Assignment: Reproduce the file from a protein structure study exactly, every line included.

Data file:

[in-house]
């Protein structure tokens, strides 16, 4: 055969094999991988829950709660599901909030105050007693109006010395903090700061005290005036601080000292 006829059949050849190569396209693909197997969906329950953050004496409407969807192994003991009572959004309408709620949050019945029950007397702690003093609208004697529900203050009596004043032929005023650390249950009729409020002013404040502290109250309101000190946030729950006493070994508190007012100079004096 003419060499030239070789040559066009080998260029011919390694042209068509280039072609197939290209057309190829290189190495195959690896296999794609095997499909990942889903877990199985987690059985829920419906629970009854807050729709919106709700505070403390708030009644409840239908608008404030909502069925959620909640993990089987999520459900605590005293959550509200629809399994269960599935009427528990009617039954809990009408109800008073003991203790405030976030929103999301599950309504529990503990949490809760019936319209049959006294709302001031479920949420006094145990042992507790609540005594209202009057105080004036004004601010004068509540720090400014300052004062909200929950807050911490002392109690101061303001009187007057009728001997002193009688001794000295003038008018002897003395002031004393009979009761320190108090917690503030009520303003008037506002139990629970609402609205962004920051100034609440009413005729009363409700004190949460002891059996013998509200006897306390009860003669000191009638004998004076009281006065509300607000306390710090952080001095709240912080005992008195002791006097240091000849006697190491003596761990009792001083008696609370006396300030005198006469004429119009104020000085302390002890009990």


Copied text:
[in-house]
């Protein structure tokens, strides 16, 4: 055969094999991988829950709660599901909030105050007693109006010395903090700061005290005036601080000292 006829059949050849190569396209693909197997969906329950953050004496409407969807192994003991009572959004309408709620949050019945029950007397702690003093609208004697529900203050009596004043032929005023650390249950009729409020002013404040502290109250309101000190946030729950006493070994508190007012100079004096 003419060499030239070789040559066009080998260029011919390694042209068509280039072609197939290209057309190829290189190495195959690896296999794609095997499909990942889903877990199985987690059985829920419906629970009854807050729709919106709700505070403390708030009644409840239908608008404030909502069925959620909640993990089987999520459900605590005293959550509200629809399994269960599935009427528990009617039954809990009408109800008073003991203790405030976030929103999301599950309504529990503990949490809760019936319209049959006294709302001031479920949420006094145990042992507790609540005594209202009057105080004036004004601010004068509540720090400014300052004062909200929950807050911490002392109690101061303001009187007057009728001997002193009688001794000295003038008018002897003395002031004393009979009761320190108090917690503030009520303003008037506002139990629970609402609205962004920051100034609440009413005729009363409700004190949460002891059996013998509200006897306390009860003669000191009638004998004076009281006065509300607000306390710090952080001095709240912080005992008195002791006097240091000849006697190491003596761990009792001083008696609370006396300030005198006469004429119009104020000085302390002890009990």